Five decades ago this week, Chicago wowed critics and audiences alike at an unexpected venue: New York's Carnegie Hall. This summer, they're revisiting those shows with a massive box set.
Chicago At Carnegie Hall Complete tops the original 6LP box set from 1971 (not to mention a 3CD deluxe edition from 2005), bringing together all eight sets recorded between April 5-10, 1971 on 16 CDs. It's the result of over a year's worth of work by the band's co-founder, trumpeter Lee Loughlane, and engineer Tim Jessup combing through some 40 reels of tape that captured every note from those performances.
Recorded months after the band's bestselling third album - and only a year removed from an incredible chart run in 1970 that saw "Make Me Smile," "Does Anybody Really Know What Time It Is?" and "25 or 6 to 4" all reach the Top 10 of the pop charts in America - Chicago At Carnegie Hall introduced the record-buying public to the band's formidable sound outside the studio: the vocal blend of bassist Peter Cetera, guitarist Terry Kath and keyboardist Robert Lamm; the unbeatable horn/woodwind section of Loughlane, James Pankow and Walt Parazaider; and the jazz-rock percussion of Danny Seraphine.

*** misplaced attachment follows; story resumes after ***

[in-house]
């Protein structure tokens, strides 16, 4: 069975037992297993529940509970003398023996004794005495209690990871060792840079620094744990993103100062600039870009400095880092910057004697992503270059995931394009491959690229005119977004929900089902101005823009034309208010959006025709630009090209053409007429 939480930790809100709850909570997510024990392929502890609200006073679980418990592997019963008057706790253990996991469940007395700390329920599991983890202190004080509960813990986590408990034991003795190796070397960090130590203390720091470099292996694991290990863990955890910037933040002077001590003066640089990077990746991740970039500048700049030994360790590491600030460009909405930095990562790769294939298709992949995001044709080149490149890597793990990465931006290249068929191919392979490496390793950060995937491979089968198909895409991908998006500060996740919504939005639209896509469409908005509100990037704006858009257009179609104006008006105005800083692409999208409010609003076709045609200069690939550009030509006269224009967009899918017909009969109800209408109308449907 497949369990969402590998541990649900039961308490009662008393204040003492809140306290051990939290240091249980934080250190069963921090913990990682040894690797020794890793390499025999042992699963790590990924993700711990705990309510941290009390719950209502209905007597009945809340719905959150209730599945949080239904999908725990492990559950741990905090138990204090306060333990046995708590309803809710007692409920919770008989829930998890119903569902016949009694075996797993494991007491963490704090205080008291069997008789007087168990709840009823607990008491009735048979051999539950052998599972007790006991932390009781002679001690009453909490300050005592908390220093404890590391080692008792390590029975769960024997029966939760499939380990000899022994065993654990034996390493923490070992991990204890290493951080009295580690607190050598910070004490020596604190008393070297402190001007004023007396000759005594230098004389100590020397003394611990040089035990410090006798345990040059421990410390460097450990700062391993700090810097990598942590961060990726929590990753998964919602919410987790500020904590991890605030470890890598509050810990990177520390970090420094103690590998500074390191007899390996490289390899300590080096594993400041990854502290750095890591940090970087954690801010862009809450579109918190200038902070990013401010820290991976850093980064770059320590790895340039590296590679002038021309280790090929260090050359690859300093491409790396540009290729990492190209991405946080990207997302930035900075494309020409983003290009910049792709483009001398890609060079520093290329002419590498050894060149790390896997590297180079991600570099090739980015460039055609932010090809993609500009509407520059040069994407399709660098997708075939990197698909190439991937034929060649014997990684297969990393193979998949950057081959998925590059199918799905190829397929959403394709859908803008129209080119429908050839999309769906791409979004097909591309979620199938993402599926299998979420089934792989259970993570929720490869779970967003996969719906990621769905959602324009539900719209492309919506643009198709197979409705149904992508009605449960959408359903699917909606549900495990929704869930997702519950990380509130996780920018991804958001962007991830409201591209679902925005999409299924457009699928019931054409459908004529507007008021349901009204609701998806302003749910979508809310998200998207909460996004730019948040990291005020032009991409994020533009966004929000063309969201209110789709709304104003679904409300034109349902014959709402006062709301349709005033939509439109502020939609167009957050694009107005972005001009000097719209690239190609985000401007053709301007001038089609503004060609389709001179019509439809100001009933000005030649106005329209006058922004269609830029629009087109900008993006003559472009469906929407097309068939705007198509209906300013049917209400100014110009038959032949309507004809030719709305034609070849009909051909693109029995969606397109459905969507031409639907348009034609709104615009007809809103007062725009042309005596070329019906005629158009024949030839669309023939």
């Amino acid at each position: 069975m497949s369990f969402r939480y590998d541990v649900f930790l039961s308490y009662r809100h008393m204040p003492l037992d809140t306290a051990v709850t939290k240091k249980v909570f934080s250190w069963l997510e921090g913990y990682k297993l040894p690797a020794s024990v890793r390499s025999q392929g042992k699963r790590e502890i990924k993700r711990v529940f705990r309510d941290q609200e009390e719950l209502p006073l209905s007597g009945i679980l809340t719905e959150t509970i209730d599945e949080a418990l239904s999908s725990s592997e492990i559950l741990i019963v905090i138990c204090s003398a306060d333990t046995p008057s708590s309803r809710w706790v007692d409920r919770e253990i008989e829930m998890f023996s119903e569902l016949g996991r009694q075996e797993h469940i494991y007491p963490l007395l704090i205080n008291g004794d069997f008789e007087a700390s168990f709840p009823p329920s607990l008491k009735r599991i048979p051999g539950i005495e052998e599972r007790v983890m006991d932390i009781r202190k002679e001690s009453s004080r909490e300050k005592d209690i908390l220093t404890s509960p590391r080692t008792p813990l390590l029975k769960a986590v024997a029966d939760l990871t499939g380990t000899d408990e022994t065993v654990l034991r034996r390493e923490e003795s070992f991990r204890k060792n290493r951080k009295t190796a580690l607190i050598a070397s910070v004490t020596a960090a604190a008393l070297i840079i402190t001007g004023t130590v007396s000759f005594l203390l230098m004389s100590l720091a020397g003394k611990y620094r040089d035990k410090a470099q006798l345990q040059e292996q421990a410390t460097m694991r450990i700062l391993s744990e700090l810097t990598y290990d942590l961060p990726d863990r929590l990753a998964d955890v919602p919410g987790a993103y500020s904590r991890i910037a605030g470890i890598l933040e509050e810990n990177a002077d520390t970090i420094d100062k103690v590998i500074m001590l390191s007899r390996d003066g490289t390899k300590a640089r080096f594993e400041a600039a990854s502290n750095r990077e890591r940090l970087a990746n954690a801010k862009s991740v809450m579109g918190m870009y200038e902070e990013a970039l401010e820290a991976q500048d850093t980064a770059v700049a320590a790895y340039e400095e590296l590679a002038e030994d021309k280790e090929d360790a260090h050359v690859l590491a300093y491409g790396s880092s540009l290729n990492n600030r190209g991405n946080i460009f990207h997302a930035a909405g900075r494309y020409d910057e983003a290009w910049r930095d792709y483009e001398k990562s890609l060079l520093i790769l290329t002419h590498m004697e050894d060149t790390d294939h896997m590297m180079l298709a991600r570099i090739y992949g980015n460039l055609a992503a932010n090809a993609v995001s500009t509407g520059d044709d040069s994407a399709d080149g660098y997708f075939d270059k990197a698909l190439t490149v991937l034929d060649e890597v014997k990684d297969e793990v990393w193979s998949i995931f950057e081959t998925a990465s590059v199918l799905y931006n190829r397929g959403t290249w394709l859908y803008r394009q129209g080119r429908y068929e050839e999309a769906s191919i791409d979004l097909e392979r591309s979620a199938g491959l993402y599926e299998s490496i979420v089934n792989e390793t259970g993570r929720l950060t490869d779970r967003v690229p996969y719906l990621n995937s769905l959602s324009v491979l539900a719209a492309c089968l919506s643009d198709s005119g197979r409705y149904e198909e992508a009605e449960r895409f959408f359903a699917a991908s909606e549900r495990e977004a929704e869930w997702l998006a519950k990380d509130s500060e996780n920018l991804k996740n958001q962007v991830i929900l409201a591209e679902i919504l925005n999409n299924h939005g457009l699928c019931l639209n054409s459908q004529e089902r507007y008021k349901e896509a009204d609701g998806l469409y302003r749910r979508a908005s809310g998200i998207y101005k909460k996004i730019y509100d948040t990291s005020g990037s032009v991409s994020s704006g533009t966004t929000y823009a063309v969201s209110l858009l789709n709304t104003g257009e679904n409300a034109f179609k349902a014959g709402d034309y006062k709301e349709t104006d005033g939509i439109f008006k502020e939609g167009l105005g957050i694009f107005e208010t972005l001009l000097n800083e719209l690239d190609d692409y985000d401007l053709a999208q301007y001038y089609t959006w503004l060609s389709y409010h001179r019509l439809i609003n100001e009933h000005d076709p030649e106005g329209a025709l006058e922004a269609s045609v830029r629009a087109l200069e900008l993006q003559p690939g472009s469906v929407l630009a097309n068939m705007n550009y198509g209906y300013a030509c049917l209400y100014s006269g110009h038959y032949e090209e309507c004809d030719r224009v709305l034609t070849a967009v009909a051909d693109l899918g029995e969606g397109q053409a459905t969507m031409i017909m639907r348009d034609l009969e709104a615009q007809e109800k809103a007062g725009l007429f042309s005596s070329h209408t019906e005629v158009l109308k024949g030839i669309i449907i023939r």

Those eight shows sound better than ever, and come packed in an embossed folio package that'll also include three new reprints of the original posters that came with the original album and a 28-page booklet featuring photos from the shows and liner notes featuring writing from Loughlane, Rolling Stone editor David Wild, archivist Jeff Magid and stand-up comedian/Chicago native/band superfan Jimmy Pardo. It's available July 16 and can be ordered exclusively online.
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